A federal judge signed off on a deal Wednesday to give a one-year prison sentence to a former Philadelphia police officer who confessed to the violent sexual assault of a woman in his squad car three years ago.

But as he approved the punishment worked out between prosecutors and ex-cop Thomas O’Neill, 53, U.S. District Judge Juan R. Sanchez said he did so while essentially holding his nose.

“Quite frankly, I have real trouble with this plea,” the judge said. “This is an extraordinarily troubling case, because the conduct here is extraordinarily reprehensible and incomprehensible.”

Prosecutors said they weren’t exactly thrilled about O’Neill’s relatively light term of incarceration, given that he abused his position to order a woman into his police car, drive her to an isolated spot, handcuff her, and assault her for more than an hour while brandishing his service revolver and a knife.

But the Philadelphia District Attorney’s Office had declined to prosecute the case, and the U.S. Attorney’s Office had limited ability to intervene, because state lines were not crossed and the victim was not a minor, Assistant U.S. Attorney Michelle Morgan said.

Still, she added, federal prosecutors were able to charge O’Neill with civil rights violations and to extract a guilty plea, thereby sparing the victim the prospect of reliving her experience on the witness stand during a trial.

“Given the limitations of what we could charge and what we could accomplish in this case, we feel that this was the best possible outcome,” Morgan told the judge. “The victim can know that this defendant has been convicted for this crime, that he is being held accountable, that he will lose his pension, and that he will face incarceration.”

O’Neill, a 24-year veteran of the force until he resigned in 2016 as a result of the investigation that brought his misconduct to light, made few excuses.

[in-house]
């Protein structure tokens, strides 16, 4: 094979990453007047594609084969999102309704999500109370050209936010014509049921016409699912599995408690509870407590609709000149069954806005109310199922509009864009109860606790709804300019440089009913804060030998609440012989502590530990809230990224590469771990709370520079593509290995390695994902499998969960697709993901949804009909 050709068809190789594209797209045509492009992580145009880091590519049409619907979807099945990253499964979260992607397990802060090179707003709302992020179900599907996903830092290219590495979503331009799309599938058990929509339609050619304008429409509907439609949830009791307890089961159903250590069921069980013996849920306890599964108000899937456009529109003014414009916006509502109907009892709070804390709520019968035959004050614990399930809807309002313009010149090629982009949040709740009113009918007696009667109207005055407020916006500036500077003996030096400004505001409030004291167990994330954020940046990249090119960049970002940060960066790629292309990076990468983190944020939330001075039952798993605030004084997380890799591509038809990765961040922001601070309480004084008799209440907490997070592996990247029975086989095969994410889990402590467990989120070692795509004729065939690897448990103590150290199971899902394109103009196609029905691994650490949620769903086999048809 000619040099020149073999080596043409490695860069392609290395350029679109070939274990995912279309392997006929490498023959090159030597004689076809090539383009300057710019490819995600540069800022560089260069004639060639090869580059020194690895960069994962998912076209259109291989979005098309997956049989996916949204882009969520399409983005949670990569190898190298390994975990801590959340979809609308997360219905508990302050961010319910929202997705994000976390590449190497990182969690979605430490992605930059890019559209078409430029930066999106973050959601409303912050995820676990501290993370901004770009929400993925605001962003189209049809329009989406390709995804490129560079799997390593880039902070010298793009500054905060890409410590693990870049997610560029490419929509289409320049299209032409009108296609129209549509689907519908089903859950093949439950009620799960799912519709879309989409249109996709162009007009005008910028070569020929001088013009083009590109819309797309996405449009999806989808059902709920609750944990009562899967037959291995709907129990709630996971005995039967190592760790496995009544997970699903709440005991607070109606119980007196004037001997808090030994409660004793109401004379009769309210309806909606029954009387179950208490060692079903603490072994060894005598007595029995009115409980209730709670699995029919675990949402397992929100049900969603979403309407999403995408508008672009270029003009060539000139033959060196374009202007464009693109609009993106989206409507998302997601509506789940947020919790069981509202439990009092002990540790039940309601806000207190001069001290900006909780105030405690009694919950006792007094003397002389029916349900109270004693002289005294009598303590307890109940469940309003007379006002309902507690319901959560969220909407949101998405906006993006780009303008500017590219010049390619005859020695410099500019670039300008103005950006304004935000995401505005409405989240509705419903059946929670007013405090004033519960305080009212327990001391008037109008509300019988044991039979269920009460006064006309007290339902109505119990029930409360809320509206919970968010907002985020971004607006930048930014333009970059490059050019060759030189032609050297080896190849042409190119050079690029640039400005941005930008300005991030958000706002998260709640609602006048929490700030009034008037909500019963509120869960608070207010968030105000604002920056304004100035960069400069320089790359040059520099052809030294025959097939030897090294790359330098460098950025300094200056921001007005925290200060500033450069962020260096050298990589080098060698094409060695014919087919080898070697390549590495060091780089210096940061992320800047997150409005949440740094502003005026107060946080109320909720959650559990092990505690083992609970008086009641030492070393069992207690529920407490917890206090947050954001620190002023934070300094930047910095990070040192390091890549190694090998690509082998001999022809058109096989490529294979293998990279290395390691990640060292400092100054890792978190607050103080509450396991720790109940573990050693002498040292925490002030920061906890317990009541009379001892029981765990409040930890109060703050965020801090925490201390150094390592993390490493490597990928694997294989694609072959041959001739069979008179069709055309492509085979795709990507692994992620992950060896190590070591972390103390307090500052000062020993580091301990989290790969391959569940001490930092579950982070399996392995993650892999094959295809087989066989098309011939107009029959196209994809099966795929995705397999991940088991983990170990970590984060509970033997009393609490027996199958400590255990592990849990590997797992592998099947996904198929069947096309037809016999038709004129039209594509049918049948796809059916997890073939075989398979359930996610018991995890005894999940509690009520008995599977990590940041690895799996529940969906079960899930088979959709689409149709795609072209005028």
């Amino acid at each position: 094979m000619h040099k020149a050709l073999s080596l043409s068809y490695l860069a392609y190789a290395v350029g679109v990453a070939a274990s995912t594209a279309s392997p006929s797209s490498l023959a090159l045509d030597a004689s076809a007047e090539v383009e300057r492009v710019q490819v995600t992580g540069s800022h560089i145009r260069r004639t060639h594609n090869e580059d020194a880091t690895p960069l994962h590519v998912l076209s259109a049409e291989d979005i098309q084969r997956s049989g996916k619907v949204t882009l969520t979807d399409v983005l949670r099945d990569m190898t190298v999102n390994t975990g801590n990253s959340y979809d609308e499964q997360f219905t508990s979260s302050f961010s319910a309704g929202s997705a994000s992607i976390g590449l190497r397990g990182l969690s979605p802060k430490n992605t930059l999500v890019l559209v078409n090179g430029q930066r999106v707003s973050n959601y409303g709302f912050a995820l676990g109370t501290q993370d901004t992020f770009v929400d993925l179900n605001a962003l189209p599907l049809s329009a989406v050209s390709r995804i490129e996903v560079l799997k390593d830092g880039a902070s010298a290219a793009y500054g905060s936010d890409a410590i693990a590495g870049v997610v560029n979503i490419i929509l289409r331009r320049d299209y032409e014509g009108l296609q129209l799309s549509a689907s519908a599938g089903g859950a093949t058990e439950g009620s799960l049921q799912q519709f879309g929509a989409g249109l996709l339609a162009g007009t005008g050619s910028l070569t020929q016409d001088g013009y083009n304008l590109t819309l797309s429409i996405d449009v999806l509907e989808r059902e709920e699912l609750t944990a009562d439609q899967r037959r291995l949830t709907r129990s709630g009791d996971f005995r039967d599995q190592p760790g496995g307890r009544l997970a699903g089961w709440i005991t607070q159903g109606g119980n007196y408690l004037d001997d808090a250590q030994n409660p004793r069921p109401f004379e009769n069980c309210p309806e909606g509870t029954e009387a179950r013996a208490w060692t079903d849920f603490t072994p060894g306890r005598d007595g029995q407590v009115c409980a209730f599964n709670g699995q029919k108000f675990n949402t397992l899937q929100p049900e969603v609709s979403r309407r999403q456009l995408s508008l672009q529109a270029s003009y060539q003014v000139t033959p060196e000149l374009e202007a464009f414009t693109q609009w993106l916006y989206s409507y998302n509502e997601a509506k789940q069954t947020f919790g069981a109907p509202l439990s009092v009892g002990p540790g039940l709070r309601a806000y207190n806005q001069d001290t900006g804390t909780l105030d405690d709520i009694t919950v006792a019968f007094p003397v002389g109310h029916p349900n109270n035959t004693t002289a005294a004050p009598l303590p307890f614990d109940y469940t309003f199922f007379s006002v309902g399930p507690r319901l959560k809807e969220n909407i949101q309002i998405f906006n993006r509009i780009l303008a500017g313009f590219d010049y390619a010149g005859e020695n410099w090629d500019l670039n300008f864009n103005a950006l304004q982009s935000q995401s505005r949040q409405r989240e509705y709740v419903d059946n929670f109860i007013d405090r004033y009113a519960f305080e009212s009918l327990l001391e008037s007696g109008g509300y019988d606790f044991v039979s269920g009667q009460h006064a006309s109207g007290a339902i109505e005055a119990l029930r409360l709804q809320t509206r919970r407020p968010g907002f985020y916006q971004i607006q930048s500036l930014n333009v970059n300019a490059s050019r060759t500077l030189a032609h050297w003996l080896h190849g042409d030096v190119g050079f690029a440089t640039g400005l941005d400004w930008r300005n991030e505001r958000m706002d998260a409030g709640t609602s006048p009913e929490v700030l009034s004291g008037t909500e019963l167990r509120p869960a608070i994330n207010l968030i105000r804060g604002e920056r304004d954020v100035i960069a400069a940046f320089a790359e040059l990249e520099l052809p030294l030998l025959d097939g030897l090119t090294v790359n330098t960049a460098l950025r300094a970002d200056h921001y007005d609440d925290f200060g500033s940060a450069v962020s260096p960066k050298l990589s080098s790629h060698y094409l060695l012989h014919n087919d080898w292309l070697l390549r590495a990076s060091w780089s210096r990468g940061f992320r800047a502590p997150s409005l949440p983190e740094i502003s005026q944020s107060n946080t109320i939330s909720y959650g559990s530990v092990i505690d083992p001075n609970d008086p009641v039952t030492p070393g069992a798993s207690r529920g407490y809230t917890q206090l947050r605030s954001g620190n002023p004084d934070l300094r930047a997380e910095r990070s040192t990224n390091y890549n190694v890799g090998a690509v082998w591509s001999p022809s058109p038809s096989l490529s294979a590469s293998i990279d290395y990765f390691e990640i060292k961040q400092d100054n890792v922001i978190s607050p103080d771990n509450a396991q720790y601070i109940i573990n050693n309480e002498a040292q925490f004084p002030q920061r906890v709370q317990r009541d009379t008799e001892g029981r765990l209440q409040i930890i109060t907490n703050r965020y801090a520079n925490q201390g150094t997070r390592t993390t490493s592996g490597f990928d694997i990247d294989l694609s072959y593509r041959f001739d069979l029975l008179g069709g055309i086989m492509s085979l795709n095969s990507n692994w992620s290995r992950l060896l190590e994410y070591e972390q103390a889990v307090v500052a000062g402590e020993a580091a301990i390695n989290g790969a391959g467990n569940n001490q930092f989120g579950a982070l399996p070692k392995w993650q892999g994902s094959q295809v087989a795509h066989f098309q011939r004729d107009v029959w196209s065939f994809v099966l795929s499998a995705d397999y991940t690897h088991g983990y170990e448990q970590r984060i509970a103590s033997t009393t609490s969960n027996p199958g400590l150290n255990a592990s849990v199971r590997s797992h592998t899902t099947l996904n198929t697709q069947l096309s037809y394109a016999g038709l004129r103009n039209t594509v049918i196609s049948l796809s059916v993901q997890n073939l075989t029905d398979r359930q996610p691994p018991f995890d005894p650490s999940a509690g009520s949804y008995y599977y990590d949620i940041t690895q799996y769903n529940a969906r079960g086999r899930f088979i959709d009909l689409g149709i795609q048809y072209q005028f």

Turning to his victim, seated in the front row of the Philadelphia federal courtroom with her mother and fiancé, he quietly apologized and said he was intoxicated at the time of the attack.

“I have shamed this woman, myself, my wife, my family, my colleagues from the department,” he said. “I have … besmirched the title of ‘police officer.’”

In a file photo, former Philadelphia Police officer Thomas O'Neill leaves the James A. Byrne Federal Courthouse in Center City Philadelphia on Friday, Jan. 25, 2019.
TIM TAI / Staff Photographer
In a file photo, former Philadelphia Police officer Thomas O'Neill leaves the James A. Byrne Federal Courthouse in Center City Philadelphia on Friday, Jan. 25, 2019.

The woman, identified in court only by her initials because she was the victim of a sexual assault, did not address the judge when offered the opportunity. Instead, her lawyer, Gregg L. Zeff, told Sanchez she supported O’Neill’s one-year sentence, if only so she wouldn’t have to testify.

She came forward within days of her attack and told Internal Affairs that she first met O’Neill when he responded to a robbery call at her apartment building before her attack.

When he spotted her riding her bike at dusk on July 3, 2016, he pulled up his squad car and ordered her inside.